Feb. 16, 2005 1:33 p.m.

If Jericho were anywhere in the U.S., it would be filled with souvenir shops selling T-shirts and trinkets, boasting of its status as the world's oldest city, and/or the world's LOWEST city. Jericho was built on the north border of the Dead Sea, some 670 feet below sea level, 10,000 years ago. If this place were in America, there would be tour buses on every corner, and no room to move on the skinny sidewalks.

Instead the only traffic is local, with no souveniers in sight. It's very difficult to get into Jericho, with an Israeli army checkpoint at the edge of town severely restricting movement of residents and visitors. The near-lockdown has been in effect since the Intifadah, or violent uprising between Israelis and Palestinians, began. I'm told tourist traffic was actually pretty high just before things flared up. In fact, Jericho opened the country's only casino in 1999, drawing almost 3,000 gamblers every single day — 99% of them Israelis — but it has been closed since October of 2000. The owners hope to re-open "The Oasis" in the next few weeks, expecting the green light to hire dealers and staff as soon as the Israelis hand over security control to the Palestinian Authority.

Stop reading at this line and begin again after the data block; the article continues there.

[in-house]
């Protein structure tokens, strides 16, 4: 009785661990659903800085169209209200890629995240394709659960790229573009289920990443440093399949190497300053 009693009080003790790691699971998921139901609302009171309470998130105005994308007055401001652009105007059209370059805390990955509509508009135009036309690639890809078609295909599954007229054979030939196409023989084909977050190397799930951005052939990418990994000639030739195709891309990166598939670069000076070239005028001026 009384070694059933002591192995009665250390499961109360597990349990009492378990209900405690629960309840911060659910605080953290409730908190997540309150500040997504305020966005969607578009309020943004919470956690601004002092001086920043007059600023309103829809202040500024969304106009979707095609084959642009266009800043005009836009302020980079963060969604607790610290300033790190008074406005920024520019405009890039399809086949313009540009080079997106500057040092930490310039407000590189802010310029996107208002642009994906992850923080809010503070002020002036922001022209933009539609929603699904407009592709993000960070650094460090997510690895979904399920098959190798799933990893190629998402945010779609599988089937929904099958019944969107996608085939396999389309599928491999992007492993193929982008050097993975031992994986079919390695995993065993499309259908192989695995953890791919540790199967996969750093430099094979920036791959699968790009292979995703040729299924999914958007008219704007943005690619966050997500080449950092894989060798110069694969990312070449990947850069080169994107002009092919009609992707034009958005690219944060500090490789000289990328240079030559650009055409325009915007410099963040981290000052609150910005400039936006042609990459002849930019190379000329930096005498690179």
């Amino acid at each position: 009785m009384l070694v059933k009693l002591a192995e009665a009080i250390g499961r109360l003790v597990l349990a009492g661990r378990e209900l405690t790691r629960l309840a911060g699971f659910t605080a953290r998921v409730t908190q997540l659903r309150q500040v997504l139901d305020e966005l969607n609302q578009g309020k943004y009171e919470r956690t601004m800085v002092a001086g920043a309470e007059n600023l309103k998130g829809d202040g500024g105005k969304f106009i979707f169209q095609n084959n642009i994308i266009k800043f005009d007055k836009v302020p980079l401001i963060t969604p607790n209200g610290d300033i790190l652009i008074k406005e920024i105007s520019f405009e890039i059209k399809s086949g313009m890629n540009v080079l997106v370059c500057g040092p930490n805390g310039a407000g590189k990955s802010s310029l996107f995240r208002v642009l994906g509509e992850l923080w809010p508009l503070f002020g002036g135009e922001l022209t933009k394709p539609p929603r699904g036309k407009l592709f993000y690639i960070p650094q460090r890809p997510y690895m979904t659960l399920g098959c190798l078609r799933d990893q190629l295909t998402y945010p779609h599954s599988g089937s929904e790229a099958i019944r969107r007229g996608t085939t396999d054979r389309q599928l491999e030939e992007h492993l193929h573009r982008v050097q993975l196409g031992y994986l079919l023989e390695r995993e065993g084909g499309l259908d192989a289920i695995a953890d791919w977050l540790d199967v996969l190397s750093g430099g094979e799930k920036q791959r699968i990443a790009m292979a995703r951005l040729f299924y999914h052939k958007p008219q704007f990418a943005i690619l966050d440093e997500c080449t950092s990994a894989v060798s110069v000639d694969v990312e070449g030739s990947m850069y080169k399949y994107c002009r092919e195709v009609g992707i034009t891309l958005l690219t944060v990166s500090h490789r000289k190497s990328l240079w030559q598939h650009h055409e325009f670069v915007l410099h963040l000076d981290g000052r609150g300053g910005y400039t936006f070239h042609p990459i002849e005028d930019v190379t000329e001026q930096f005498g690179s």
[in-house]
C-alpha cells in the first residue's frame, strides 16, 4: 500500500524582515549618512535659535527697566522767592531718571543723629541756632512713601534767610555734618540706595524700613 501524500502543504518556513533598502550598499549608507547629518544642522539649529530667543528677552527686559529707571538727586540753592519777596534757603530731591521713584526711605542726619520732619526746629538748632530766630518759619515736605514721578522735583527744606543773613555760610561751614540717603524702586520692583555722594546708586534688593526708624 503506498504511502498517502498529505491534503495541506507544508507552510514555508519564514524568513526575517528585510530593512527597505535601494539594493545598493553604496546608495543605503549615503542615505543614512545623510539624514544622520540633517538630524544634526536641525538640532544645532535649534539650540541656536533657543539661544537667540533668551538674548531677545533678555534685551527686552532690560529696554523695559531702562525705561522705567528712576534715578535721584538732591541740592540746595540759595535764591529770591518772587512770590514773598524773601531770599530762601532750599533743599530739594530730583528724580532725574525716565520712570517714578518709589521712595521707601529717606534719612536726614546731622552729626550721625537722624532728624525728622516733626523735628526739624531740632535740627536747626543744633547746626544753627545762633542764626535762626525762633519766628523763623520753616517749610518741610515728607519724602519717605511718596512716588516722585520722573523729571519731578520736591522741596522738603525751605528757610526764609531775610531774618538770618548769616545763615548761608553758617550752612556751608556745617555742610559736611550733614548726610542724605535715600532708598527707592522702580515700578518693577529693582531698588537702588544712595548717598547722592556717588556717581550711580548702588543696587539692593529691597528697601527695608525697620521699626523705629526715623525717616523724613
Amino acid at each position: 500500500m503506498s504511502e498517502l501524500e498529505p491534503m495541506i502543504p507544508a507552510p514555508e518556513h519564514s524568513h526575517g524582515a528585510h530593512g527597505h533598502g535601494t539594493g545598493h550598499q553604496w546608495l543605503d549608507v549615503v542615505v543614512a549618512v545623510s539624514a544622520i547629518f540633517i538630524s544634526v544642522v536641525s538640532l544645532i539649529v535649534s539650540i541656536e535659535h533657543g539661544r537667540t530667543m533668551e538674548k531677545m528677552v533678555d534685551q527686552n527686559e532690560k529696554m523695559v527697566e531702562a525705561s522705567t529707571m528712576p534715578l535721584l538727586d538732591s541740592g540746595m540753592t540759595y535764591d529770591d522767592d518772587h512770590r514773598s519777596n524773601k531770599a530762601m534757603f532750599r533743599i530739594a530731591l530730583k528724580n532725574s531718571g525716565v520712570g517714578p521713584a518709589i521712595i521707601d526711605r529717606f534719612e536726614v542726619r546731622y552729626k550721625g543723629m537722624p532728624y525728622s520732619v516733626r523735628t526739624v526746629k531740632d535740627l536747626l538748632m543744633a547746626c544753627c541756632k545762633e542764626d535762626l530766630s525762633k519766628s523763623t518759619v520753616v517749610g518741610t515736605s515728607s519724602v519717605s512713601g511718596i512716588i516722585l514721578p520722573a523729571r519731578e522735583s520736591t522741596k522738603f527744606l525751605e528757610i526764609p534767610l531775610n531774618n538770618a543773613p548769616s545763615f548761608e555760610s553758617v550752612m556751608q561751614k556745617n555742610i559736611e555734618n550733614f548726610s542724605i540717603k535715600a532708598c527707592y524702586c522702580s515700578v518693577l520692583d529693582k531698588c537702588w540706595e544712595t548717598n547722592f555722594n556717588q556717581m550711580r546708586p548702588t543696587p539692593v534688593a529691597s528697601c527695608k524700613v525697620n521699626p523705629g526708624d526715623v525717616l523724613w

I wasn't there long enough to visit any of the town's historic sites, including a tower dating back to 8000 BC, which earned Jericho its status as the oldest city known to man. I only saw a portion of the downtown area, but it seems to be suffering from a lack of tourist traffic and dollars. The place needs maintenance, and the people need relief. Check out the pictures I took, you'll see what I mean. The good news is the town has not seen the violence that has torn apart other West Bank villages and the Gaza Strip. Things are more peaceful here, which is why it's first on the list for the handover of security, and it will likely be first to feel the benefits of the new, but still very fragile, cease-fire.

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[Ed. note: Click the video tab in the upper right to watch video of Leventhal's reports.]

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